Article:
1 Thing To Never Say To Your Kids

Your preschooler proudly shows you his latest crayon drawing.

Your daughter eagerly asks you to rate her volleyball serve on a scale of 1 to 10.

Your son calls you to the computer to show you his latest stop-animation short film.

Every time your child presents their work for feedback, you face an essential crossroad: you must choose whether to praise the ABILITY or the EFFORT that produced the work.

It’s easy to praise ability. There’s something about it that feels fittingly grand, aspirational.

But when you choose to praise your child’s ability–telling your daughter what a good volleyball player she is, or calling your son a great artist–you are planting a dangerous seed… what psychologist Carol Dweck calls the “fixed mindset.”

Subtly yet powerfully, you are reinforcing the idea that the world of experience is divided into two categories: things your child is naturally good at, and things they aren’t.

In time, your child will unconsciously gravitate to activities that come easily to them, and avoid those that do not.

The world of work and experience becomes less about exploration and challenge, and more about finding a reliable set of “things I’m good at” they can cling to.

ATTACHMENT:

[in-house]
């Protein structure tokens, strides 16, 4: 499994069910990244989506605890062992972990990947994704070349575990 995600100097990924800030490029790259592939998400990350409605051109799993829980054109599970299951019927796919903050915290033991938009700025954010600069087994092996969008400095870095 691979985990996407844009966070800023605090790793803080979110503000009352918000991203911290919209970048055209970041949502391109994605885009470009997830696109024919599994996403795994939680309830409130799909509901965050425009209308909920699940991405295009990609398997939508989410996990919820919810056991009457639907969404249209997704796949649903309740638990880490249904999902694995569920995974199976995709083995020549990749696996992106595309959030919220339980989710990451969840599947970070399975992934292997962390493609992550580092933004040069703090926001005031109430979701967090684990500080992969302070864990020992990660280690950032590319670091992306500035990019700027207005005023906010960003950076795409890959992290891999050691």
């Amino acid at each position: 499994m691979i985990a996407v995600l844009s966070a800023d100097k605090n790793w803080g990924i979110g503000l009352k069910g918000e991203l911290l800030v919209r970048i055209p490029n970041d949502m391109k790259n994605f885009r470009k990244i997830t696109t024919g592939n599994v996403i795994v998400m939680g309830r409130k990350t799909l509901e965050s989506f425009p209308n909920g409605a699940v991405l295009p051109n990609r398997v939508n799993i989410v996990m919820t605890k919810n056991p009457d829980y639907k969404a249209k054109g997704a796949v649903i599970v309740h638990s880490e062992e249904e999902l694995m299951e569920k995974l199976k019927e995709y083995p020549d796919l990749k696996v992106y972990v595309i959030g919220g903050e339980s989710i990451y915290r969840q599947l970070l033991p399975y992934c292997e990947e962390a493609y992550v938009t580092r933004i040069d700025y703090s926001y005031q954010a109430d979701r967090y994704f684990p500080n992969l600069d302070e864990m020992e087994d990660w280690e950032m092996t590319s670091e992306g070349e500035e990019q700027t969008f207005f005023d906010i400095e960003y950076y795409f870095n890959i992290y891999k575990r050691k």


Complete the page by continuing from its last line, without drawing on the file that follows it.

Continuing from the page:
In a world that rewards pioneers, creators, entrepreneurs, risk takers–those willing to first fail before they succeed–this behavior is disastrous, and leaves them fundamentally ill-equipped.

In contrast, when you praise your child’s EFFORT, you praise something directly within your child’s control.

“Wow, your serve has really improved… all your hard work is starting to pay off!”

“I love this drawing… I can tell you’ve been practicing: keep up the good work!”

By doing this, you give your child one of the greatest gifts a parent can give: a healthy relationship to risk and the unknown.

You have separated love from performance, and thereby unlocked the world for them:

“I love you, and that love has nothing to do with your performance and everything to do with who you ARE. Nothing you do or don’t do can ever change that. So go nuts! Try it all! Fail, succeed, suck at first… none of it matters. None of it is a threat to your place in the world, or in my heart. Fail freely, fail fearlessly.”

“Good boy!” is dangerous.

“Good work!” is empowering.

The words we choose… they matter.

ESPECIALLY the words we speak to these bright-eyed children… to these little creators-to-be in our charge.

So speak wisely.

Their future power is in your hands.

***

Bryan Ward is the founder of Third Way Man and author of the LIT Black Paper

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Comments

  1. Great!
    I have always been criticized for doing just this very thing.

  2. A bit of advice given to me long ago — Anything worth doing well is worth doing poorly in the beginning.

  3. Garret Slaugenhoup says:

    I agree. Nice work on this concept.

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